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Irrational Number Phenomenon

by cloud_sync
Tags: irrational, number, phenomenon
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cloud_sync
#1
Aug17-11, 09:53 PM
P: 13
This has been aggravating me for years. Call it "IDP" as a placeholder name for now, if you will. How come irrational numbers keep propelling forward for particular divisions? My inquiry applies for both repeating and non-repeating irrational numbers. "Just is" or "You're thinking too much into it," are answers I have received in the past. We need to embark a new mindset in math. It is almost as if there is an untold story in physics that ties in with math. Why does uneven division exist for only particular divisions? For example, if we divide 1/2 we get 0.5, but if we divide 1/3 we get 0.333333... I am not asking for the apparent answer to this question. I am asking why our number system creates this inaccuracy for only particular divisions while other divisions come out even. Is it because we use a 10-base number system? Anyone ever question why we haven't been able to established a clean-cut, division system that overrides this phenomenon?
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daveyp225
#2
Aug17-11, 11:26 PM
P: 88
Quote Quote by cloud_sync View Post
This has been aggravating me for years. Call it "IDP" as a placeholder name for now, if you will. How come irrational numbers keep propelling forward for particular divisions? My inquiry applies for both repeating and non-repeating irrational numbers. "Just is" or "You're thinking too much into it," are answers I have received in the past. We need to embark a new mindset in math. It is almost as if there is an untold story in physics that ties in with math. Why does uneven division exist for only particular divisions? For example, if we divide 1/2 we get 0.5, but if we divide 1/3 we get 0.333333... I am not asking for the apparent answer to this question. I am asking why our number system creates this inaccuracy for only particular divisions while other divisions come out even. Is it because we use a 10-base number system? Anyone ever question why we haven't been able to established a clean-cut, division system that overrides this phenomenon?
The "phenomenon" you speak of is due to our decimal base. It was a choice that was made by man to pick it as a standard. Some people use different bases. Although all bases will have a similar thing going on. 1/3 in base 3 is just 0.1. But 1/10 in base 3 is 0.00220022... repeating.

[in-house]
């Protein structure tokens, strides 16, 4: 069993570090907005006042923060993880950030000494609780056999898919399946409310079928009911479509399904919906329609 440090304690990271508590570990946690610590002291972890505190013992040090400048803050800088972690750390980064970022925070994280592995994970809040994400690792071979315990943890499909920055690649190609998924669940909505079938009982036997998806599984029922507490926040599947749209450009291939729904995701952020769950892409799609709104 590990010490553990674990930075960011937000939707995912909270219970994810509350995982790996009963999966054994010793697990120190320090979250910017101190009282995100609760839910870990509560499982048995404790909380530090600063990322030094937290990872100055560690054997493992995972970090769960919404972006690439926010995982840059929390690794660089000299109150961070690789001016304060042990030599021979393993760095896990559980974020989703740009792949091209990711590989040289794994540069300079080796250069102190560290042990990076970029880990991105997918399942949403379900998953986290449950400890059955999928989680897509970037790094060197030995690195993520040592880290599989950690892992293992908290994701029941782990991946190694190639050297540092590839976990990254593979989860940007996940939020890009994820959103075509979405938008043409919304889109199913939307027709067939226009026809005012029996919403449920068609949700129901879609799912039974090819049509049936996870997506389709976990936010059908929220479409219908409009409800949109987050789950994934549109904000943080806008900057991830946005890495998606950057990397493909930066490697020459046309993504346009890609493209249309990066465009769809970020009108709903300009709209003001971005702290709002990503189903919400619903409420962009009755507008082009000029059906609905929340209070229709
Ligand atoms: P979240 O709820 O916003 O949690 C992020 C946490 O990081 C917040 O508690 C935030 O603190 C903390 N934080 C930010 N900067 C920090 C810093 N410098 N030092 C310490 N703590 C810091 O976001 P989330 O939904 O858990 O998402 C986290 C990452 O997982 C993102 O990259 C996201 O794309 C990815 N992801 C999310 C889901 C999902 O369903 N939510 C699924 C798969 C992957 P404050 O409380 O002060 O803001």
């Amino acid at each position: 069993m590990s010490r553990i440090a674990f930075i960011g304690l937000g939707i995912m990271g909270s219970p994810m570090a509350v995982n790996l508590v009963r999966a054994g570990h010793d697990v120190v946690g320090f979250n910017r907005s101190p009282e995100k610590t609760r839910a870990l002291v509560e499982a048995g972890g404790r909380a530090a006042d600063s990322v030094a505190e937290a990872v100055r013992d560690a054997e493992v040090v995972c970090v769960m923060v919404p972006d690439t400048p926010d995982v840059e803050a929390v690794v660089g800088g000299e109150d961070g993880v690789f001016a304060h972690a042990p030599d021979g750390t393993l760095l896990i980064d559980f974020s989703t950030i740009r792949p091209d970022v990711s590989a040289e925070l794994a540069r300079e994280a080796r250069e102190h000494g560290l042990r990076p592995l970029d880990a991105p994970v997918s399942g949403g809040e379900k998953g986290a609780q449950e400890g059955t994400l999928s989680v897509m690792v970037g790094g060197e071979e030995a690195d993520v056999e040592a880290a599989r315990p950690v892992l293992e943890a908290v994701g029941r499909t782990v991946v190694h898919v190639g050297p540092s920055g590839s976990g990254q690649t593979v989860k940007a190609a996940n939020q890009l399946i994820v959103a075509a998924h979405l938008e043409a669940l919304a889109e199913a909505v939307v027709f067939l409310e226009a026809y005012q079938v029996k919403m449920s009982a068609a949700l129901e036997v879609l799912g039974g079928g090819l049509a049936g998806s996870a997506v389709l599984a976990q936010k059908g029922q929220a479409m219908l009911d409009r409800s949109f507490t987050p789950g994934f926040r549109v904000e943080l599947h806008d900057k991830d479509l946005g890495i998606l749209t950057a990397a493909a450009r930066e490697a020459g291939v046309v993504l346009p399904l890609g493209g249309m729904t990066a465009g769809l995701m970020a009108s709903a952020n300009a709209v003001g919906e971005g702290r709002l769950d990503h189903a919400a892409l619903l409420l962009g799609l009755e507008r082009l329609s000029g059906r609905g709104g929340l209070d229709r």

There is no such thing as an "irrational repeating number." Repeating decimals are rational.
pwsnafu
#3
Aug18-11, 12:16 AM
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Quote Quote by cloud_sync View Post
For example, if we divide 1/2 we get 0.5, but if we divide 1/3 we get 0.333333...
Well technically "0.5" means 0.50000... which is equal to 0.499999....

We just use the convention that if the decimal expansion terminates, there is an infinite string of zeros. We just don't write them because it gets tedious.

SteveL27
#4
Aug18-11, 01:11 AM
P: 800
Irrational Number Phenomenon

Quote Quote by cloud_sync View Post
Is it because we use a 10-base number system? Anyone ever question why we haven't been able to established a clean-cut, division system that overrides this phenomenon?
I assume you know that it's pretty easy to show that in any base, some rationals will have terminating expansions and others won't. And that the ones that terminate are related to factors of the base -- just as in base 10, any rational a/2^n or a/5^n terminates, because 2 and 5 are factors of 10.

So do you mean why? Are you looking for some underlying reason? It's really just a function of the long division algorithm and the factors of the base. It's a homework exercise in undergrad number theory; no great mystery.
Hurkyl
#5
Aug18-11, 04:17 AM
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Quote Quote by cloud_sync View Post
Anyone ever question why we haven't been able to established a clean-cut, division system that overrides this phenomenon?
We have lots of ways to notate numbers. "2/3", for example, is a perfectly good notation for the number you get when you divide 2 by 3.

Decimal notation for real numbers is taught because:
  • It's simple
  • It fits well with decimal notation for integers
  • It's very easy to trade precision for simplicity. (e.g. just write the first few digits)
Most people don't have any reason to learn notations other than a mix of algebraic expressions with decimals.
cloud_sync
#6
Aug18-11, 11:56 AM
P: 13
If you change the base it just shifts where the INP takes place in your written notation. Nothing has been solved, so-to-speak. It is almost as if there is something in nature that won't allow for clean-cut division at particular regions/magnitudes in physics.

Let's say we have a thin strip of wood that is 1 inch and we cut it it up in 3rds. This goes back to my initial fraction. Now this is physically possible. Each of the three pieces of wood will now be 1/3rd (i.e. 0.33) in length except for one. One of the pieces received an additional 0.01 more. Regardless if your at the microscopic level or at the macro level, this phenomenon appears unavoidable, so far.
SteveL27
#7
Aug18-11, 12:08 PM
P: 800
Quote Quote by cloud_sync View Post

Let's say we have a thin strip of wood that is 1 inch and we cut it it up in 3rds. This goes back to my initial fraction. Now this is physically possible.
All physical measurements are inexact. It's not possible to cut a physical object into exactly equal halves or thirds or any other fraction.